Collaborative divorce offers less pain for many couples

Can you imagine ending marriage not with recrimination and anger, but with hugs and an apology?

Florida divorce law is undergoing a significant transformation, thanks to a new emphasis on collaboration - as opposed to bitter litigation -- between the two parties.

About collaborative divorce

Collaborative divorce is not new - it has been around for years. But thanks to a law that went into effect this summer titled Chapter 61, Part III: Collaborative Law Process Act - the idea of a less hostile way to split up is taking hold.

The law is itself an example of collaboration between the Florida State Bar and The Florida Academy of Collaborative Professionals.

Adversarial divorce - the kind we think of when we hear the word divorce - sees the split-up as a battle in a zero-sum game. It can be enormously upsetting, with both sides assuming, "If I don't win, I lose."

A team process

Instead of pitting the two sides against one another, collaborative divorce brings them together to the negotiating table, accompanied by their lawyers but also by a neutral financial expert and an impartial mental health expert. It is a team process, with everyone doing their honest best to work together.

Collaborative divorce is not the same as uncontested divorce. In an uncontested divorce, there are no significant issues in need of resolution. In collaborative divorce, problems relating to money, assets, child custody and support exist and may even be quite challenging -- but they are resolved in a less adversarial, more "collaborative" way.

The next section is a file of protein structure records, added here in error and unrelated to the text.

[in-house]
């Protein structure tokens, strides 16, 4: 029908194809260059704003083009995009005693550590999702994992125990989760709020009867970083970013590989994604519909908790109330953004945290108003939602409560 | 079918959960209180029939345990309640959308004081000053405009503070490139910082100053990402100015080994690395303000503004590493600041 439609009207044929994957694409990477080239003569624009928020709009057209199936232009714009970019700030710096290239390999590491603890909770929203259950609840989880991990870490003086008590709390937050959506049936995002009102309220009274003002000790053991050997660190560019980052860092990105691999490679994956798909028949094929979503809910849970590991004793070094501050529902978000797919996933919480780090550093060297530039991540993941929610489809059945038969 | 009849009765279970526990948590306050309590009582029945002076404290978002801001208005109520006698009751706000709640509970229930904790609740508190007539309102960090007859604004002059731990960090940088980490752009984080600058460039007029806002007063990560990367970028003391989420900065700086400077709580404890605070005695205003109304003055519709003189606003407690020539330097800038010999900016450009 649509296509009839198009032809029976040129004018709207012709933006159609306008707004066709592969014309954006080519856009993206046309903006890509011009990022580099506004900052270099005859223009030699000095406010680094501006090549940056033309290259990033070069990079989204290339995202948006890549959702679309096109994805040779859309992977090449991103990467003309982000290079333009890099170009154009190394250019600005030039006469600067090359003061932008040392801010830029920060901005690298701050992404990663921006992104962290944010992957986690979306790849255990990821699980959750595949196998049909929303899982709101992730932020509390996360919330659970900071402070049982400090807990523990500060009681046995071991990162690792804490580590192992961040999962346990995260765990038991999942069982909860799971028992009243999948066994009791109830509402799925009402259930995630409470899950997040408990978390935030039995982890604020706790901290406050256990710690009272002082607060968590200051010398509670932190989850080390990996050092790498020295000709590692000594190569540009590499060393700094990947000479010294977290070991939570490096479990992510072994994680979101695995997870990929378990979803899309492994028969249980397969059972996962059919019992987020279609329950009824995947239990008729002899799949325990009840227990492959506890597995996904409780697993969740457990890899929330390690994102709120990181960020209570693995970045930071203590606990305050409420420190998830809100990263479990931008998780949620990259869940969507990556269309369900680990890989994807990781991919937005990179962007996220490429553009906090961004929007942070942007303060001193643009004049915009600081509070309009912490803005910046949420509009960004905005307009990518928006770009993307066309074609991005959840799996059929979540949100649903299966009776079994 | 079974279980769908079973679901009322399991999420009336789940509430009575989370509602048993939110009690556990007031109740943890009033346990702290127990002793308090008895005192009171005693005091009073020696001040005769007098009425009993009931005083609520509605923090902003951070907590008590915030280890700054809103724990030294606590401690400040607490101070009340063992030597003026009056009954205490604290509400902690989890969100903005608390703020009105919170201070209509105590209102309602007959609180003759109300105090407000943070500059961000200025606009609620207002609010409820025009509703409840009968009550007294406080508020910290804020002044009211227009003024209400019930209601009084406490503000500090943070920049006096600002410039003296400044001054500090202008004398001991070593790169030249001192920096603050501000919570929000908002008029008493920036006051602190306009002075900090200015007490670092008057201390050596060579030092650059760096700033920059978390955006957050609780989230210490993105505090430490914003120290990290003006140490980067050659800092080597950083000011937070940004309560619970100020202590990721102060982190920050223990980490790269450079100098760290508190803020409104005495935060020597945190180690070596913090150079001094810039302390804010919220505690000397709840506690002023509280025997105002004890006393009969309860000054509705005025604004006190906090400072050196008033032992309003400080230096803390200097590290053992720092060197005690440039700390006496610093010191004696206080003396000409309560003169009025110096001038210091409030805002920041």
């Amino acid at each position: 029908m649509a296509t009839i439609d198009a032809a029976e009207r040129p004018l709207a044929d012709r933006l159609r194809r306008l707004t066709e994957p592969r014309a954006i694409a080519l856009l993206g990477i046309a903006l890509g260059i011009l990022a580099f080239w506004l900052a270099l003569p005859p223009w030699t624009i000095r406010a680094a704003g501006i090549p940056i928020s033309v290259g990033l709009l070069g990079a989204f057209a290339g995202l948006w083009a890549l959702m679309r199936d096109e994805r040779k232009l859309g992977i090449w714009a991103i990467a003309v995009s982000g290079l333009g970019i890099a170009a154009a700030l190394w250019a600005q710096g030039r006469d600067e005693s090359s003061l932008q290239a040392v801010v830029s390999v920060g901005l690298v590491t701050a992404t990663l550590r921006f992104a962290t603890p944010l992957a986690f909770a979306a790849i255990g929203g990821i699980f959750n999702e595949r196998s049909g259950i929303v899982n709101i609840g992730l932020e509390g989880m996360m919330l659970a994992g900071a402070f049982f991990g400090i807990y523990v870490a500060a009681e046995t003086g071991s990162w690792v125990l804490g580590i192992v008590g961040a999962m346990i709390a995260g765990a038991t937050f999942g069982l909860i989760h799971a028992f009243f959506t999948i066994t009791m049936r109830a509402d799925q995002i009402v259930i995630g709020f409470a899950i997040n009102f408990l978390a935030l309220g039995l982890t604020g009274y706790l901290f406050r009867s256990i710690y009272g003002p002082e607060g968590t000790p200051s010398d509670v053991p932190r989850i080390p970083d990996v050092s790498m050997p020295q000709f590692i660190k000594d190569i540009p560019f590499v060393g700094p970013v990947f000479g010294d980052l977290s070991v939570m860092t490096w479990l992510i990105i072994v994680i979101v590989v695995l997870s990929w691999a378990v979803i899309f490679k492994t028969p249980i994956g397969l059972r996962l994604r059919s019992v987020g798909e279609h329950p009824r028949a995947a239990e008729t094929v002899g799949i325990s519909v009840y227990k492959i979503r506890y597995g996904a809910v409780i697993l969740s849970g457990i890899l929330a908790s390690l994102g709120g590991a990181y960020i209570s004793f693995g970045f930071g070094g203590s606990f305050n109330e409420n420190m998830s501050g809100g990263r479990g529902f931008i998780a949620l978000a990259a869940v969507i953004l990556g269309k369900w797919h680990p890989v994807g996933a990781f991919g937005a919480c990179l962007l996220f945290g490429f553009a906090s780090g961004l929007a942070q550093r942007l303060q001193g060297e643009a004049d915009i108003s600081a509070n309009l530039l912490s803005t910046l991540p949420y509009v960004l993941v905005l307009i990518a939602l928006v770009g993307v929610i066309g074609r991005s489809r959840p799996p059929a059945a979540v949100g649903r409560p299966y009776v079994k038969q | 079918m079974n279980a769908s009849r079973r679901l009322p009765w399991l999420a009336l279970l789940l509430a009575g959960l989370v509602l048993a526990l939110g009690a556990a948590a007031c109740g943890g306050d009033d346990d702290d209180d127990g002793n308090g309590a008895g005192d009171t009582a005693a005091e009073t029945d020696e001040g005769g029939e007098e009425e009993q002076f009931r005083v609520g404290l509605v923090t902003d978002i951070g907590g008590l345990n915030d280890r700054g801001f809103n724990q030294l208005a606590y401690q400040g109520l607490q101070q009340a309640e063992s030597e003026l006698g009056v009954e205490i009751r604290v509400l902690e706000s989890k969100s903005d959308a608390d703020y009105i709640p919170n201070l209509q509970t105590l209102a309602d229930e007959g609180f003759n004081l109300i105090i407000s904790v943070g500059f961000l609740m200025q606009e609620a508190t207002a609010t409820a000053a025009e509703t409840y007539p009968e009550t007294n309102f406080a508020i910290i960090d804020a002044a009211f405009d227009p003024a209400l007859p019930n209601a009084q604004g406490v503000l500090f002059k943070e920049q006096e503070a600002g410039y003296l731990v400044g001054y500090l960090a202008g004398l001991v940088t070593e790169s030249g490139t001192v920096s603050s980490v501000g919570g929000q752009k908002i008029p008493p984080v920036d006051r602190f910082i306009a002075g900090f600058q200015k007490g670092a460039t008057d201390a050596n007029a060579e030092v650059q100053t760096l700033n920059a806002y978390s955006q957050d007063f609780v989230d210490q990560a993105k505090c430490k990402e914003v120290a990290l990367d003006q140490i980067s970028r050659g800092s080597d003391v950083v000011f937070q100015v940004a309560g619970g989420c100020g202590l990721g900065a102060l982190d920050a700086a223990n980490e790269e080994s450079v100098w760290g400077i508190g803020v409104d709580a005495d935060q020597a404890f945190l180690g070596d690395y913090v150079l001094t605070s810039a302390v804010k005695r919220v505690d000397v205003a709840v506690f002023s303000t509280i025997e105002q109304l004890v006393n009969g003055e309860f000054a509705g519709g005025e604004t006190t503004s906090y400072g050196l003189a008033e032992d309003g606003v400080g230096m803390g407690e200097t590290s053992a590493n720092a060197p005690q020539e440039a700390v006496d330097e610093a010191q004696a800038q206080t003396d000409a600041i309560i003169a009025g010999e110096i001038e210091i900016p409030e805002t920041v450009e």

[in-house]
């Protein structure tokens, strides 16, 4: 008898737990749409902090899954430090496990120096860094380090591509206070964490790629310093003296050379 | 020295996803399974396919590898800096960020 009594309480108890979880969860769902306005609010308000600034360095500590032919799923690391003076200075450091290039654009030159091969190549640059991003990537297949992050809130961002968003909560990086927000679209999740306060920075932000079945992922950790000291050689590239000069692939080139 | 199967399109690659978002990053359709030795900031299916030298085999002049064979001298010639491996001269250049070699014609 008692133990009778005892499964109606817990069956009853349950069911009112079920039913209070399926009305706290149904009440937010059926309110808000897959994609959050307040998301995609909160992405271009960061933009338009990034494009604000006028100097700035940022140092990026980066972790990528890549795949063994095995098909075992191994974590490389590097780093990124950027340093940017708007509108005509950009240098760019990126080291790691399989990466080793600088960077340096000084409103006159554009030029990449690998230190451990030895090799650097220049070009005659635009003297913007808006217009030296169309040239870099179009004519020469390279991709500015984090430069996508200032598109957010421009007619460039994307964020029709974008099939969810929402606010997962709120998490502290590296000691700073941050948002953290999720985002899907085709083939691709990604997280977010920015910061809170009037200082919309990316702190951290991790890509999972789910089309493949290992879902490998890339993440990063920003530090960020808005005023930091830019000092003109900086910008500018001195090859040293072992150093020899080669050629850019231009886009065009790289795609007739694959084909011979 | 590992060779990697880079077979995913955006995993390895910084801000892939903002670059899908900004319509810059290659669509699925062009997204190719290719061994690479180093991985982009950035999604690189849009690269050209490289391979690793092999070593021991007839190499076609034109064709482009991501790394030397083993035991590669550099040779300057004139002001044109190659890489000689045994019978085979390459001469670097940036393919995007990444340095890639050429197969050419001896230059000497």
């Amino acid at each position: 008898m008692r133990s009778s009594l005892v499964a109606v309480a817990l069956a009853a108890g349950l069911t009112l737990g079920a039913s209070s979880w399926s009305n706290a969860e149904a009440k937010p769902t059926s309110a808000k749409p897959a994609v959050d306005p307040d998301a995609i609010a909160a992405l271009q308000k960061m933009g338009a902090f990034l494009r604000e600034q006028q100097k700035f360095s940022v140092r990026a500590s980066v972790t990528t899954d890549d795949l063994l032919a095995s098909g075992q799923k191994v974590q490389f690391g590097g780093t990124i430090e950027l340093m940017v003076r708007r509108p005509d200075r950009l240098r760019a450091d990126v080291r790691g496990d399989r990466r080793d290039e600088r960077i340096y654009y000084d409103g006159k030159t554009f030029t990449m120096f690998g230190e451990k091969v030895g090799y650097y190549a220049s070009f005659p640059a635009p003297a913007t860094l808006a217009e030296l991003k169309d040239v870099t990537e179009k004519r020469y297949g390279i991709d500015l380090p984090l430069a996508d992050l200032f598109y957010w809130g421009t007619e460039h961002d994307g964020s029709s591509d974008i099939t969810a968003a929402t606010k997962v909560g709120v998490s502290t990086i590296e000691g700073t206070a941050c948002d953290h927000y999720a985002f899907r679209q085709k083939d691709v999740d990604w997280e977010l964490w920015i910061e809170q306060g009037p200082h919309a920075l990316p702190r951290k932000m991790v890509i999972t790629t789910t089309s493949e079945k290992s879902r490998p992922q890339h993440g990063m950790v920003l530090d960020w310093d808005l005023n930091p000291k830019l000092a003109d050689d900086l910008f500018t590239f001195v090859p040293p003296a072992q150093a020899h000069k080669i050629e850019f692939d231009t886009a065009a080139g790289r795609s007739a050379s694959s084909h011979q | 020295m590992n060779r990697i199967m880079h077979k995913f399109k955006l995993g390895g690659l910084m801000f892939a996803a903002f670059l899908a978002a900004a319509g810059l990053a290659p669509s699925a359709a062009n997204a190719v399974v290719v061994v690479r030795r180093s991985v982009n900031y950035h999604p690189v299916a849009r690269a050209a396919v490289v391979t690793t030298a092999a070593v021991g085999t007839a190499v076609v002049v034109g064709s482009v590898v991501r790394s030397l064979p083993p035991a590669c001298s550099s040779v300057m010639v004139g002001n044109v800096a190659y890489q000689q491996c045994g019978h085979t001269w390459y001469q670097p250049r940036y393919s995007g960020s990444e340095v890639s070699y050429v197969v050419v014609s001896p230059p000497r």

Because the process is conducted privately, away from courthouses, the method allows people to come to grips with parting without the drama and glare of publicity. It is usually less expensive than traditional divorce. In many cases, the couple doesn't even need to file a financial affidavit. The best interests of the children are the most important concept governing the process.

Some limitations

Obviously, one side can't force the other side to take the collaborative route. Both must come to the table willingly and ready to tackle tough issues. There must be no hint of coercion, bullying, manipulation or violence in the relationship.

Does collaborative divorce always work? No. If one side digs in its heels, the agreement can slip away. But this process creates an environment in which even the painful business of separating from one another can be seen as a positive step.

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